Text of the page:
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Chasten Buttigieg Claps Back After Tucker Carlson Says Husband Pete 'Lied' About Being Gay

Chasten Buttigieg defended his husband and Secretary of Transportation Pete Buttigieg on CNN after the attack from the Fox News host.

Fox News screenshot of Tucker Carlson; CNN screenshot of Chasten Buttigieg
Fox News; CNN

Educator and activist Chasten Buttigieg—the husband of Transportation Secretary Pete Buttigieg—hit back at Fox News personality Tucker Carlson after Carlson claimed that Pete Buttigieg "lied" about being gay while pursuing a political career.

Carlson went on to say that Pete Buttigieg only revealed he was gay when he felt the admission would serve him politically and used it to speak out against LGBTQ+ hatred toward the victims of a mass shooting at a gay nightclub in Colorado last week.

He claimed that the Transportation Secretary “wouldn’t even admit that he was gay” until just a few years ago, failing to take into account that anti-LGBTQ+ attacks from conservative media—of which Carlson is a part—likely played a factor in Pete Buttigieg's decision to delay coming out publicly.

You can hear what Carlson said in the video below.

Chasten Buttigieg later responded to Carlson's rant, telling CNN that Carlson's rhetoric demonstrates that it is "easy to attack people and to go on your talk show and fire people up about something that’s not actually happening."

He also pointed out that his husband served in the military during "Don't Ask, Don't Tell"—once the official United States policy on military service of non-heterosexual people—and that this environment no doubt made it more difficult for the Transportation Secretary to come out until much later.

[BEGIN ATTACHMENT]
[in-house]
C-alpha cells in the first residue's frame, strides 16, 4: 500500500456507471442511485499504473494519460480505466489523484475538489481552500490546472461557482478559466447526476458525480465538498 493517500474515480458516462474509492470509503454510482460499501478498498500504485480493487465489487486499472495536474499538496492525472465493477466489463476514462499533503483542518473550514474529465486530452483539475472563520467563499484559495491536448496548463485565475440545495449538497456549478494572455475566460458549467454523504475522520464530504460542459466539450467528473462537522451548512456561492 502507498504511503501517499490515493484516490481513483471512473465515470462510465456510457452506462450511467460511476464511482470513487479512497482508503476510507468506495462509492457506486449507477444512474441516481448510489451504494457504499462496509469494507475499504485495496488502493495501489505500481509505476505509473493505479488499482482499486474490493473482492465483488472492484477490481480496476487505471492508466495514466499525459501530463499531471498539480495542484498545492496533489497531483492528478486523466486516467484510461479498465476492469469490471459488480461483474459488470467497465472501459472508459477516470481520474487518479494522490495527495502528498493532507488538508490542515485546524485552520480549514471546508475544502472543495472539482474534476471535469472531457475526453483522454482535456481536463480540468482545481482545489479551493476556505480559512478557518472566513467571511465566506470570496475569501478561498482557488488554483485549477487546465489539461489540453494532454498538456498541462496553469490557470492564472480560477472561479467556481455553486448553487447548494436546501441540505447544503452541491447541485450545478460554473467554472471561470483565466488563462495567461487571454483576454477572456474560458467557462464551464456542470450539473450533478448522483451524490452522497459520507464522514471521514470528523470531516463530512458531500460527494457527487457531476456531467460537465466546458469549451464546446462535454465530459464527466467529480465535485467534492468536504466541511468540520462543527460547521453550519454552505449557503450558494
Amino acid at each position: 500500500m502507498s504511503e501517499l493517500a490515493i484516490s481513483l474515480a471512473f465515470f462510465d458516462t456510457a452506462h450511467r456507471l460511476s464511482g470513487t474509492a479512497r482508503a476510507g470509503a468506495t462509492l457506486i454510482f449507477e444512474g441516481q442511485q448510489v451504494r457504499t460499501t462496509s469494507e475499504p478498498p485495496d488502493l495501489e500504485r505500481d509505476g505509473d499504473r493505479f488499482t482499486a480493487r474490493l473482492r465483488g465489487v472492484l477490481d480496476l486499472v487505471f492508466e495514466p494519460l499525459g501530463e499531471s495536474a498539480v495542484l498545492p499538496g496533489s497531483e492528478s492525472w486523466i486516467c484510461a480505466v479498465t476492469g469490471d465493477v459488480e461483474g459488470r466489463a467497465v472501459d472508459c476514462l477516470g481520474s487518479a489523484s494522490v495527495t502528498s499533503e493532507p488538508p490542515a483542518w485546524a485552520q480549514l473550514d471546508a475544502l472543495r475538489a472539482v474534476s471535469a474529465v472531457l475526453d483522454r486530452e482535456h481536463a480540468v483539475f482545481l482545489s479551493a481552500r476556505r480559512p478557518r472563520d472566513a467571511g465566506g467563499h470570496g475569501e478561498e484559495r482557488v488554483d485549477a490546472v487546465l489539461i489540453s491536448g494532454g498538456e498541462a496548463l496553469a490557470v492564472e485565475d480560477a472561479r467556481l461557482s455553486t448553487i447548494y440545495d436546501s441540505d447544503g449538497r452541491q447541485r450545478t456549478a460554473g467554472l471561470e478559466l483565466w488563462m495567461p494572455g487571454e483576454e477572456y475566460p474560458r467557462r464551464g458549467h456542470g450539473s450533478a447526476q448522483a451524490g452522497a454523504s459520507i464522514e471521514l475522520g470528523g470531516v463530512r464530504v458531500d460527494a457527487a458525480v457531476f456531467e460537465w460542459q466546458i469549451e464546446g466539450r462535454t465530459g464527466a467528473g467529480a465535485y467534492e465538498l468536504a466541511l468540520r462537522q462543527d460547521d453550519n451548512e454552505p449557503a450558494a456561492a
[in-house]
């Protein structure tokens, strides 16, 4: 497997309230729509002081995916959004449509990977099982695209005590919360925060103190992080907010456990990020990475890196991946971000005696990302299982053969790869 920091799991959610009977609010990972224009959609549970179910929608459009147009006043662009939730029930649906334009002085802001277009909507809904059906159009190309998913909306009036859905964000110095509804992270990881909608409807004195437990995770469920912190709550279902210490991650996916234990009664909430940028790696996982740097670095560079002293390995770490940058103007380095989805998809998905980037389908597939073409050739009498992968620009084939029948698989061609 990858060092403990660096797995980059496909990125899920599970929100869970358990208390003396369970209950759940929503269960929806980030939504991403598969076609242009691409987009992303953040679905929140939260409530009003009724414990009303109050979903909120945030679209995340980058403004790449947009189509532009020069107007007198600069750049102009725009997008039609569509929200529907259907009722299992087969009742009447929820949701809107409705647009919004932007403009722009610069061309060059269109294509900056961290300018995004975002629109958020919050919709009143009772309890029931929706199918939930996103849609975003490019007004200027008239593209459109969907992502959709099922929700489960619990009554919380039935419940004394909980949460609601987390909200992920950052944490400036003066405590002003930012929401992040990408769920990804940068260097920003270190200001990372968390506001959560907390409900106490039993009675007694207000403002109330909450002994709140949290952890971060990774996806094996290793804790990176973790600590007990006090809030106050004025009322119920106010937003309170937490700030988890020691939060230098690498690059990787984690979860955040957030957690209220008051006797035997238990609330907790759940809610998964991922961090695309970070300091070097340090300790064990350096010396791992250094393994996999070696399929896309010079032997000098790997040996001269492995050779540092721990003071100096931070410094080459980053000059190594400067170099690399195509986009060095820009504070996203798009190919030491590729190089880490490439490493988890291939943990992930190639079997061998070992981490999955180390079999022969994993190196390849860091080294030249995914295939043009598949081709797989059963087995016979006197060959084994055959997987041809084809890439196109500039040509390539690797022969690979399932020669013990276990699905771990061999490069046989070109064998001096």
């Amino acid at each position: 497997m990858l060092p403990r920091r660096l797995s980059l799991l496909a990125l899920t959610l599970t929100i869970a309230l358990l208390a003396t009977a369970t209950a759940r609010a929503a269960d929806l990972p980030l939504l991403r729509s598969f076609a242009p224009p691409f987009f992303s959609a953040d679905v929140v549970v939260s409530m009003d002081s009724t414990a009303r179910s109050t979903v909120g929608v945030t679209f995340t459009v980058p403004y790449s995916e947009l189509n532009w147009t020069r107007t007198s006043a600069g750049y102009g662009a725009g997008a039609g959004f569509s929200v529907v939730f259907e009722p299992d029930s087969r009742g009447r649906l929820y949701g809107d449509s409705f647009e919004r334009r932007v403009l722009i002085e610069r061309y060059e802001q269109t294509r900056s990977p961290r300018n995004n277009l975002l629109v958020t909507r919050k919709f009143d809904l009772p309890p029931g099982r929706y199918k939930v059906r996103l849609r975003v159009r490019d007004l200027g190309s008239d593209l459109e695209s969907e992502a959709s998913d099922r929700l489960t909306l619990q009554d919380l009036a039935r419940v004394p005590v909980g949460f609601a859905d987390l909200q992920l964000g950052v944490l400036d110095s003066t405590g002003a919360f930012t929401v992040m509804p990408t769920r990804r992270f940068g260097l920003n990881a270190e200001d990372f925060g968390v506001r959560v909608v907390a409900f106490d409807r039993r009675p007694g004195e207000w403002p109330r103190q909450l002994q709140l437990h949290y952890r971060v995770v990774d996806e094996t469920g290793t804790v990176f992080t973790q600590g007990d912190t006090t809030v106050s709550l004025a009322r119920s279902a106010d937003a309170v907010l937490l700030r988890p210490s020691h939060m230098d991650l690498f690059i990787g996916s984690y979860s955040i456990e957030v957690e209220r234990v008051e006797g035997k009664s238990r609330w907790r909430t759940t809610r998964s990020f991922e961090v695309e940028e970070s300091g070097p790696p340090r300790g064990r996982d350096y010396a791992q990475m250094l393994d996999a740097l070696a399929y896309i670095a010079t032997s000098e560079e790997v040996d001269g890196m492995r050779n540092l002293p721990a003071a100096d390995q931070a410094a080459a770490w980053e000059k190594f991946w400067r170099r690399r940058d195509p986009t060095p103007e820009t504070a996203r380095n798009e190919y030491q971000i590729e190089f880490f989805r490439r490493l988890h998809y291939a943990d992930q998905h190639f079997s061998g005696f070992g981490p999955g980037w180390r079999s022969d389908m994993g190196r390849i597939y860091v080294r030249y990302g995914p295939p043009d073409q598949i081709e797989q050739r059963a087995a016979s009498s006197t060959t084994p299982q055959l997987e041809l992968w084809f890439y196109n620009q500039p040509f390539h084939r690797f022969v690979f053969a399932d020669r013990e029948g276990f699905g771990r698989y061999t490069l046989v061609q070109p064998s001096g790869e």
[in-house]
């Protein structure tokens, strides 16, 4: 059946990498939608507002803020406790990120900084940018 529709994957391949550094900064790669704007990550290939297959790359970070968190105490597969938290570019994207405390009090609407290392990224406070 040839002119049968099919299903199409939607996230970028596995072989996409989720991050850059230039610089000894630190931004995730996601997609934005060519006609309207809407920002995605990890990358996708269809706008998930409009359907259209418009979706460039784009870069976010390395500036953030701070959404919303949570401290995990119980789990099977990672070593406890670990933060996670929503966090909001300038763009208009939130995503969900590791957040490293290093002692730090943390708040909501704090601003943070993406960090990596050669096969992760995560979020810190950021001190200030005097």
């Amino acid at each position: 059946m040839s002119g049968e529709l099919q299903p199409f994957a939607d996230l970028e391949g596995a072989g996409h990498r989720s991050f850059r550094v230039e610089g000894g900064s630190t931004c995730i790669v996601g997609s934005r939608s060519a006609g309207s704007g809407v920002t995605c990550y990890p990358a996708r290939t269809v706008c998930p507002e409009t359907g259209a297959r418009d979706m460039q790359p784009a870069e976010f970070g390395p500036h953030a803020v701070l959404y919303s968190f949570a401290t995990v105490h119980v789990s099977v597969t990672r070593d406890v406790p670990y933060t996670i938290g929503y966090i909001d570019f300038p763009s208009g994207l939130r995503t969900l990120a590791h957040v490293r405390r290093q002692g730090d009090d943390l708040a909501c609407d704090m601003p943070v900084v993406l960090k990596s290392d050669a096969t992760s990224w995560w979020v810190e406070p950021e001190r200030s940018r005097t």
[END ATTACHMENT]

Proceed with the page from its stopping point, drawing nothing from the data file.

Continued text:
You can hear what he said in the video below.

Chasten Buttigieg said:

"My husband served under 'Don't Ask, Don't Tell,' which meant he would have been discharged from the American military had he come out of the closet."
"I know in the clip Tucker Carlson goes on to talk about how it seems my husband wants to talk about identity rather than his job, and I would just love for him to follow Secretary Pete on Twitter. He can follow along with all the things happening in the [Transportation] Department."
“This kind of rhetoric is easy. It’s so easy to attack people and to go on your talk show and fire people up about something that’s not actually happening. I love my husband deeply. I know he's a committed public servant [and] he has everyone's best interest at heart."
"I just think these people, again, with these megaphones they have a big platform, and rather than focusing on real issues, people's lives, making them better, they've decided to focus on hate."

Many have praised him for speaking out and offered their own criticisms of Carlson's rhetoric.

Chasten Buttigieg has remained at the forefront of the battle to preserve rights for LGBTQ+ people since the Supreme Court overturned the constitutional right to an abortion, imperiling other rulings—like the 2015 same-sex marriage ruling—that hinge on the right to privacy.

Over the summer, for instance, he was praised after pointing out that even though more than two-thirds of the American public support marriage equality, more than three-quarters of House Republicans voted against a measure to protect marriage equality at a time when many feared it would be next on the chopping block after the Supreme Court overturned Roe v. Wade.

Chasten Buttigieg has vigorously defended his husband, who is often the target of homophobic attacks, most notably from Georgia Republican Representative Marjorie Taylor Greene, who last spring demanded that the Buttigiegs “stay out of our girls' bathrooms" and suggested that they are both sexual predators. Factcheck: false.